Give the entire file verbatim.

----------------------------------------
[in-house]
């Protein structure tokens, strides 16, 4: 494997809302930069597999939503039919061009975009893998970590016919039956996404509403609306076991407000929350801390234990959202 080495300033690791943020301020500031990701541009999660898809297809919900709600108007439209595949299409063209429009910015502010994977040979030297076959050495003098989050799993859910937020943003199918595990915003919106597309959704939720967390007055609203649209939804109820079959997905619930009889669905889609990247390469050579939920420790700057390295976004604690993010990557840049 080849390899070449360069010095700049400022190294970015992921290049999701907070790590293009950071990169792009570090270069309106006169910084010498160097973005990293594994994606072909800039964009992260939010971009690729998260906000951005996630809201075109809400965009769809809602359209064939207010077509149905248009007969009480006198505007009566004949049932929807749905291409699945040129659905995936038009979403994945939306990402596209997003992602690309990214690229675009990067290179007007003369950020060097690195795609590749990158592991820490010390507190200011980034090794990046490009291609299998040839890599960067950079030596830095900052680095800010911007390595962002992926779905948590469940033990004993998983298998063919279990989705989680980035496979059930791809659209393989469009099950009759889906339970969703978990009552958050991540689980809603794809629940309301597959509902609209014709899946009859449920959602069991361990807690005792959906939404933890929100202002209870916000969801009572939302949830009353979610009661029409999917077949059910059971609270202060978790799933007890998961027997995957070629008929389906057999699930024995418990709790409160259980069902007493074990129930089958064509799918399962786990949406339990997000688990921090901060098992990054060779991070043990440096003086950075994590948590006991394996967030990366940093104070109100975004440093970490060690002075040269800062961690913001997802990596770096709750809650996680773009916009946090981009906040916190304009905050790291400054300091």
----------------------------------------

[in-house]
């Protein structure tokens, strides 16, 4: 494997809302930069597999939503039919061009975009893998970590016919039956996404509403609306076991407000929350801390234990959202 080495300033690791943020301020500031990701541009999660898809297809919900709600108007439209595949299409063209429009910015502010994977040979030297076959050495003098989050799993859910937020943003199918595990915003919106597309959704939720967390007055609203649209939804109820079959997905619930009889669905889609990247390469050579939920420790700057390295976004604690993010990557840049 080849390899070449360069010095700049400022190294970015992921290049999701907070790590293009950071990169792009570090270069309106006169910084010498160097973005990293594994994606072909800039964009992260939010971009690729998260906000951005996630809201075109809400965009769809809602359209064939207010077509149905248009007969009480006198505007009566004949049932929807749905291409699945040129659905995936038009979403994945939306990402596209997003992602690309990214690229675009990067290179007007003369950020060097690195795609590749990158592991820490010390507190200011980034090794990046490009291609299998040839890599960067950079030596830095900052680095800010911007390595962002992926779905948590469940033990004993998983298998063919279990989705989680980035496979059930791809659209393989469009099950009759889906339970969703978990009552958050991540689980809603794809629940309301597959509902609209014709899946009859449920959602069991361990807690005792959906939404933890929100202002209870916000969801009572939302949830009353979610009661029409999917077949059910059971609270202060978790799933007890998961027997995957070629008929389906057999699930024995418990709790409160259980069902007493074990129930089958064509799918399962786990949406339990997000688990921090901060098992990054060779991070043990440096003086950075994590948590006991394996967030990366940093104070109100975004440093970490060690002075040269800062961690913001997802990596770096709750809650996680773009916009946090981009906040916190304009905050790291400054300091």